Ancient India: Indus Valley Civilization

Indus Valley Civilization: In the imagination of an artist

Indus Valley Civilization was the first major civilization in South Asia,  which spread across a vast area of land in present-day India and Pakistan (around 12 lakh sq.km).

The time period of mature Indus Valley Civilization is estimated between BC. 2700- BC.1900 ie. for 800 years. But early Indus Valley Civilization had existed even before BC.2700.

Features of Indus Valley Civilization

  • BC. 2700- BC.1900 ie for 800 years.
  • On the valleys of river Indus.
  • Also known as Harappan Civilization.
  • Beginning of city life.
  • Harappan Sites discovered by – Dayaram Sahni (1921) – Montgomery district, Punjab, Pakistan.
  • Mohanjodaro discovered by – R. D. Banerji – Larkana district, Sind, Pakistan.
  • The city was divided into Citadel(west) and Lower Town(east).
  • Red pottery painted with designs in black.
  • Stone weights, seals, special beads, copper tools, long stone blades etc.
  • Copper, bronze, silver, gold present.
  • Artificially produced – Faience.
  • Specialists for handicrafts.
  • Import of raw materials.
  • Plough was used.
  • Bodies were buried in wooden coffins, but during the later stages ‘H symmetry culture’ evolved where bodies were buried in painted burial urns.
  • Sugar cane not cultivated, horse, iron not used.
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Indus Valley Sites and Specialties

HARAPPA

  • Seals out of stones
  • Citadel outside on banks of river Ravi

MOHENJODARO

  • Great Bath, Great Granary, Dancing Girl, Man with Beard, Cotton, Assembly hall
  • The term means ” Mount of the dead”
  • On the bank of river Indus
  • Believed to have been destructed by flood or invasion(Destruction was not gradual).

CHANHUDARO

  • Bank of Indus river. – discovered by Gopal Majumdar and Mackey (1931)
  • Pre-Harappan culture – Jhangar Culture and Jhukar Culture
  • Only cite without citadel.

KALIBANGAN

  • At Rajasthan on the banks of river Ghaggar, discovered by A.Ghosh (1953)
  • Fire Altars
  • Bones of camel
  • Evidence of furrows
  • Horse remains ( even though Indus valley people didn’t use horses).
  • Known as third capital of the Indus Empire.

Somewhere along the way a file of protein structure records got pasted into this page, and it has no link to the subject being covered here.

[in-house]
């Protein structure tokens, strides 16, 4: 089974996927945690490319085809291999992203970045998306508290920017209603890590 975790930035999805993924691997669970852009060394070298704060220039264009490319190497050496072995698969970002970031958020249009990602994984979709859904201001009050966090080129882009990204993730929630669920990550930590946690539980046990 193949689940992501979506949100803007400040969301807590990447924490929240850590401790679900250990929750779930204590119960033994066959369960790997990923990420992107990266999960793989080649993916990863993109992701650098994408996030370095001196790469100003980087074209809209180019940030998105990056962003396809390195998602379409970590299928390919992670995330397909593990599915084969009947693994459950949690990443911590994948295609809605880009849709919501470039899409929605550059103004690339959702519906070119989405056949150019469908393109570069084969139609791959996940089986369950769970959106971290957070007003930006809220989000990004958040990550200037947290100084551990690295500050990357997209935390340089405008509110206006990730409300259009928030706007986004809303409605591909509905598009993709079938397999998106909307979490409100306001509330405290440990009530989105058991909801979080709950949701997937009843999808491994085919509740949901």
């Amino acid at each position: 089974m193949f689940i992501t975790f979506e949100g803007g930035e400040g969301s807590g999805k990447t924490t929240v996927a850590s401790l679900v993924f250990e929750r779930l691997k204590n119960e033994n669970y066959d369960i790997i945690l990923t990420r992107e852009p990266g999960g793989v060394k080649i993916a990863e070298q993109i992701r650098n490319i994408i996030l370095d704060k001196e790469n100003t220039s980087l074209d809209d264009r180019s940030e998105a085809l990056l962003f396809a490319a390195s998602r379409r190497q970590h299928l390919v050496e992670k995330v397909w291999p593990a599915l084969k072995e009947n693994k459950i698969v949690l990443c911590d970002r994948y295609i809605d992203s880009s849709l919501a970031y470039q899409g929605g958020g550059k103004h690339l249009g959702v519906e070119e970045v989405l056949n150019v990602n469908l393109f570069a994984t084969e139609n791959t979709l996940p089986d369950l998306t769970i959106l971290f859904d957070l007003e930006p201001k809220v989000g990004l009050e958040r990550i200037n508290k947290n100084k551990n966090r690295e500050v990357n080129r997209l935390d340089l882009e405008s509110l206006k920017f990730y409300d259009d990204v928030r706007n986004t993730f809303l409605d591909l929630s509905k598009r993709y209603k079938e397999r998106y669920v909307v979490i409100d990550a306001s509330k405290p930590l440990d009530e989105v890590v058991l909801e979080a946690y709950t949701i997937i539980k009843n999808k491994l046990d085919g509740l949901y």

LOTHAL

  • At Gujarat near Bhogava river, discovered by S.R. Rao (1957)
  • Fire Altars
  • Beside the tributary of Sabarmati
  • Storehouse
  • Dockyard and earliest port
  • double burial
  • Rice husk
  • House had front entrance (exception).
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ROPAR

  • Punjab, on the banks of river Sutlej. Discovered by Y.D Sharma (1955)
  • Dog buried with humans.

BANAWALI

  • Haryana
  • On banks of lost river Saraswathi
  • Barley Cultivation.

DHOLAVIRA

  • Biggest site in India, until the discovery of Rakhigarhi.
  • Located in Khadir Beyt, Rann of Kutch, Gujarat. Discovered by J.P Joshi/Rabindra Singh (1990)
  • 3 parts + large open area for ceremonies
  • Large letters of the Harappan script (signboards).

The religion of Indus Valley People

  • Pashupathi Mahadev (Proto Siva)
  • Mother goddess
  • Nature/ Animal worship
  • Unicorn, Dove, Peepal Tree, Fire
  • Amulets
  • Idol worship was practised ( not a feature of Aryans)
  • Did not construct temples.
  • The similarity to Hindu religious practises. (Hinduism in its present form originated later)
  • No Caste system.

Indus Valley Society and Culture

  • The systematic method of weights and measures ( 16 and its multiples).
  • Pictographic Script, Boustrophedon script – Deciphering efforts by I. Mahadevan
  • Equal status to men and women
  • Economic Inequality, not an egalitarian society
  • Textiles – Spinning and weaving
  • 3 types – burial, cremation and post-cremation were there, though burial was common.
  • Majority of people Proto-Australoids and Mediterranean (Dravidians), though Mongoloids, Nordics etc were present in the city culture. Read more on races of India.
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Reasons for Decline of Indus Valley Civilization

Though there are various theories, the exact reason is still unknown. As per a recent study by IIT Kharagpur and Archaeological Survey of India, a weaker monsoon might have been the cause of the decline of Indus Valley Civilization. Environmental changes, coupled with a loss of power of rulers (central administration) of Indus valley to sustain the city life might be the cause (Fariservis Theory). There might be a resource shortage to sustain the population, and then people moved towards south India. Another theory by Dr Gwen Robbins Schug states that inter-personal violence, infectious diseases and climate change had played a major role in the demise of the Indus Valley Civilization.

Other theories:

  • Aryan Invasion: Motimer Wheeler
  • Tectonic Movements/ Flood – Robert Raikes
  • Change of course of river Indus – Lambrick.

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